Look At Your Talents From Another Point Of View
Well, likewise, this all gets back to the original question of why talents are so tough to spot. It’s because you live in your brain every day. You have to get out, as though you’re in another talent country, to see how different your talents are from theirs. I hear every single day examples of people saying, “Well, yeah, I’m pretty good at that but it’s not anything special. Yeah, that’s just kind-of naturally how I think.”
Catch yourself, and catch people on your team, when they’re making comments like this so that you can make notes that, you know what, that probably is something very special that you have. In fact, it likely doesn’t come easily to other people.
Just like in those moments when I was in Bratislava and I was noticing, “Oh, wow, this is so different here,” and then he was able to show me how Austin, Texas, looked so different, I thought, “Oh, yeah, I can totally see that now but I wouldn’t have noticed it without the contrast.” This is how you, as a team, can get really good at spotting what your greatest talents are, and application on the job if you start spotting them as a team, and you start talking about them with each other. You can really bring out those contrasts that you couldn’t see if you hadn’t been doing it together.
What do you do with all this information? Show this Bratislava video to your team as an example, and then talk about what talents you can see in each other that they can’t see in themselves.
Personal Strengths Scavenger Hunt: You
In the “Self” part of the exercise, go on a personal scavenger hunt and you look for five things this week. Each one is described in more detail below.
Five questions to answer this week:
I’ve always nerded out on these topics and types of activities:
This comes easily to me, yet not to others (things you do or the way you think):
I get a jolt of energy when I’m:
I lost track of time last time I was:
Someone told me I’m good at:
1) Something you’ve always been into. When you’re noticing these things at work this week, you start to see, “Oh, yeah, this is something that I’ve always had a penchant for.” This item description is a bit informal compared with the rest (in the way that I ask the question). So as an example, I notice that I’ve always been into doing something physical. My first couple of jobs were 100% physical and active. I was a lifeguard and an aerobics instructor in my late teen years. Both were active jobs where I was moving a lot. It’s no surprise that I got into the training field. It’s up, it’s active, and it’s moving around. It’s no surprise that inside of that I like to do a lot of StrengthsFinder activities that get people up and moving around and experiencing something physically. It’s no surprise that when I work, I’m often at a standup desk, or that I’m a drummer in my spare time. So for this first scavenger hunt item, watch yourself in action and go, “Yeah, this is something that I’ve always been into. No wonder it’s showing up like this today.”
2) Something that’s easy for you, but not to others. This is the time when someone goes, “Oh, yeah, you’re so good at that.” Someone makes the comment. Or you notice it in yourself. Even if you notice it in a negative way, give yourself some forgiveness. Even if you notice something really obvious and think, “Okay, what is up with these dum-dums? They can’t think of this thing that was so easy.” Well, that’s something that was probably really easy for you, yet not for others so take note of that. And, of course, don’t tell them that you thought they were dum-dums.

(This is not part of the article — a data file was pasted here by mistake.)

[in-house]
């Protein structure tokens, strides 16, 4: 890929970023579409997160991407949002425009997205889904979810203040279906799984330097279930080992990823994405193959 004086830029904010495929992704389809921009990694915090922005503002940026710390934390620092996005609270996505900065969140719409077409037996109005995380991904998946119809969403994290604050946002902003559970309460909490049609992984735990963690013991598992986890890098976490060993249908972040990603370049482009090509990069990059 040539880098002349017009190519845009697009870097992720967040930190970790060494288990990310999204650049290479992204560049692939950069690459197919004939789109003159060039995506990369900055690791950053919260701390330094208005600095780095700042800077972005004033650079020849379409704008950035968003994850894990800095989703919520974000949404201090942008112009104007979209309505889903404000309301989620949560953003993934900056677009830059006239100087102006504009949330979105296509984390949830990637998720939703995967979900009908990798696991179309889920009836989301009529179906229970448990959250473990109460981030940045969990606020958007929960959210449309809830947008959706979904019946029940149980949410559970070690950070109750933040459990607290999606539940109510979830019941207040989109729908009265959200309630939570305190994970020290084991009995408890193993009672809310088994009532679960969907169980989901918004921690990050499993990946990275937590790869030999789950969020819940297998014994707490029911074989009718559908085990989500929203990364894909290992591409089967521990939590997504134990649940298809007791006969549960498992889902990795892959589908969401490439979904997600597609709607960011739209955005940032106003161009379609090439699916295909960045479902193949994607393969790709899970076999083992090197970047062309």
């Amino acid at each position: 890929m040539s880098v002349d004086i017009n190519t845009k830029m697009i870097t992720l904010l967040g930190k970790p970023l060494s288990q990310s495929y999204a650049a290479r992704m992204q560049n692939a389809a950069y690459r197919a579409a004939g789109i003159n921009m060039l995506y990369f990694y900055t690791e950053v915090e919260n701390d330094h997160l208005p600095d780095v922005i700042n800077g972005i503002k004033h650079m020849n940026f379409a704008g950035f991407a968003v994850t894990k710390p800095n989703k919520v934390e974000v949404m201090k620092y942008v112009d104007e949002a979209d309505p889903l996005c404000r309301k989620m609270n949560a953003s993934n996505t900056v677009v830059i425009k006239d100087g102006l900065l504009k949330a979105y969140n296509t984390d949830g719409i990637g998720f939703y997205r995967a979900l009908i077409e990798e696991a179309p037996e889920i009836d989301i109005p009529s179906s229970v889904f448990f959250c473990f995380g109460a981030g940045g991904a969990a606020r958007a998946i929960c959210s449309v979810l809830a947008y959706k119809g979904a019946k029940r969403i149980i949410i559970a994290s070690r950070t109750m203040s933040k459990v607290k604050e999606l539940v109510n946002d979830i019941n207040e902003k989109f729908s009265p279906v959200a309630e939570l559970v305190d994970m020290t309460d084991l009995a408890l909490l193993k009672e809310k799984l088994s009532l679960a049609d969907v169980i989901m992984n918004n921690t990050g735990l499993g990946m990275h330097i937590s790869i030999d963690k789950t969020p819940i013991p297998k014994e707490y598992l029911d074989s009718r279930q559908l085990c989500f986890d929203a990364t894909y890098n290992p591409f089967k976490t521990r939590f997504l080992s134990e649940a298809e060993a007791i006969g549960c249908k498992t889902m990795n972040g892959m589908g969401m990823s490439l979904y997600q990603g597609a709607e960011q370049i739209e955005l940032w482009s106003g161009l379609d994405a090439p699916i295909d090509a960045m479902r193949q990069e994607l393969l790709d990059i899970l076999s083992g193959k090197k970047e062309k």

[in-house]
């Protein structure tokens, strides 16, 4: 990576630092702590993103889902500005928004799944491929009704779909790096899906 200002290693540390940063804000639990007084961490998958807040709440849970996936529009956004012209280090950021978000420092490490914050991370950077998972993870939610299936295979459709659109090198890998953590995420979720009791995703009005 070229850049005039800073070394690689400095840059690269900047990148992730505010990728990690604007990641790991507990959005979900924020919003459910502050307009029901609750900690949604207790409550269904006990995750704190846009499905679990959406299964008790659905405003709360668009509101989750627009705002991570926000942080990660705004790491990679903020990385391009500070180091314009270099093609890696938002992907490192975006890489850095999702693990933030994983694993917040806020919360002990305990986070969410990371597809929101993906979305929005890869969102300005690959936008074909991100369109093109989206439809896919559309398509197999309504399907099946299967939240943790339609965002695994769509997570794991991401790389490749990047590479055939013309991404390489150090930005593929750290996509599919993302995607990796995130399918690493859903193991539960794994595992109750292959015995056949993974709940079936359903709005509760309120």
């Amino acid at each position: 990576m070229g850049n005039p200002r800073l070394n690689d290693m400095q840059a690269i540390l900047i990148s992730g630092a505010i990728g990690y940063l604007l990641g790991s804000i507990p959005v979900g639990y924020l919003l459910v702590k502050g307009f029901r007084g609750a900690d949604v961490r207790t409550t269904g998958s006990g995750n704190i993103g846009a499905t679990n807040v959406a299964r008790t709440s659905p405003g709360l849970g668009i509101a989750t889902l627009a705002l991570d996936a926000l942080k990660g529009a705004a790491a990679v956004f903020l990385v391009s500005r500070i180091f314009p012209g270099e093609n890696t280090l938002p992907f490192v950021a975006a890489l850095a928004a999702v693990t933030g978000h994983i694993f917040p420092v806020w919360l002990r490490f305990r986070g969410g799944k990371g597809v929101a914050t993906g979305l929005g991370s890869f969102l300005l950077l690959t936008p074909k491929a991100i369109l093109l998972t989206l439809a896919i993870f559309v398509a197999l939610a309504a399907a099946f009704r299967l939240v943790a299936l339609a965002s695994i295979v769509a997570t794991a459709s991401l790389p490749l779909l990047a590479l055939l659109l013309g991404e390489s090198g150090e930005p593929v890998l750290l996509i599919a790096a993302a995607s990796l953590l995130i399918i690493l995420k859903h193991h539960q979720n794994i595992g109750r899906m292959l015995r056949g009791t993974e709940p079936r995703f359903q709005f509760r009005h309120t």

3) Something that energizes you at work. If you get a jolt of, “Oh, yeah, that was a cool moment,” note that. If you feel good after completing a task, or something makes you feel alive and alert, write it down. That’s one of the items in your scavenger hunt.
4) A moment this week when you lose track of time. You’re in the middle of a project and you have no idea what time it is, or you could get lost in that for eight more hours if you didn’t have a meeting coming up.
5) When someone notices you’re good at something. Now, this one can be really hard because you think, “Well, gosh. What if I work from home, and I don’t have a lot of feedback like that? And I don’t have in-person moments for someone to say that I’m great at something?” Make this as easy as possible, so it can be the slightest comment. Don’t wait for a trophy or an award or something really formal and big.
This can be a tiny moment where someone sends you an email to thank you for a spot-on response to a customer. Or you’re having a phone conversation and someone goes, “Oh, duh, that was so obvious after you brought it to light.” Take that as a clue to your greatness. Someone noticed you’re good at something. They noticed that you had an easy way of thinking about something that they couldn’t see, so take that as a sign that someone noticed something that you’re good at.
These five things align with Gallup’s work on the Five Major Clues to Talent. In the “5 Clues To Talent” image, you’re seeing Gallup’s version of them. I offered ours in the same order so that each number 1-5 corresponds with theirs.
The Three Things Exercise: Others